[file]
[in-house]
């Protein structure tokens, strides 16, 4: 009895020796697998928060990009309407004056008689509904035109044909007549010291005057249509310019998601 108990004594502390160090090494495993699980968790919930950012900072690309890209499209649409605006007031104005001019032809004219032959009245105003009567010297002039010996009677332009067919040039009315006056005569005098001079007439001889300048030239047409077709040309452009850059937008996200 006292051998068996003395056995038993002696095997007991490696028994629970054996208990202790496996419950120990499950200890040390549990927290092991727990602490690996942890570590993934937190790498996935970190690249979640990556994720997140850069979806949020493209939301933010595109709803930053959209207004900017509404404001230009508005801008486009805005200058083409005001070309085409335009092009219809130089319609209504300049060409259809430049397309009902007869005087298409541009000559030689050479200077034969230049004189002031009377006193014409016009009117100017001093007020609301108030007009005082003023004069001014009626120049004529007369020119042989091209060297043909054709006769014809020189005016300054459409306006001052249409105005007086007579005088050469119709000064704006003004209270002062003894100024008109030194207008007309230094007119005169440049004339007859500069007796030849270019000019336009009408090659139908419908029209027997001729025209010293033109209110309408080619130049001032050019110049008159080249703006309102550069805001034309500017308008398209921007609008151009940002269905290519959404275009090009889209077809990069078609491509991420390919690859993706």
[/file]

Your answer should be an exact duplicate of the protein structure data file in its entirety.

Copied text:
[in-house]
């Protein structure tokens, strides 16, 4: 009895020796697998928060990009309407004056008689509904035109044909007549010291005057249509310019998601 108990004594502390160090090494495993699980968790919930950012900072690309890209499209649409605006007031104005001019032809004219032959009245105003009567010297002039010996009677332009067919040039009315006056005569005098001079007439001889300048030239047409077709040309452009850059937008996200 006292051998068996003395056995038993002696095997007991490696028994629970054996208990202790496996419950120990499950200890040390549990927290092991727990602490690996942890570590993934937190790498996935970190690249979640990556994720997140850069979806949020493209939301933010595109709803930053959209207004900017509404404001230009508005801008486009805005200058083409005001070309085409335009092009219809130089319609209504300049060409259809430049397309009902007869005087298409541009000559030689050479200077034969230049004189002031009377006193014409016009009117100017001093007020609301108030007009005082003023004069001014009626120049004529007369020119042989091209060297043909054709006769014809020189005016300054459409306006001052249409105005007086007579005088050469119709000064704006003004209270002062003894100024008109030194207008007309230094007119005169440049004339007859500069007796030849270019000019336009009408090659139908419908029209027997001729025209010293033109209110309408080619130049001032050019110049008159080249703006309102550069805001034309500017308008398209921007609008151009940002269905290519959404275009090009889209077809990069078609491509991420390919690859993706």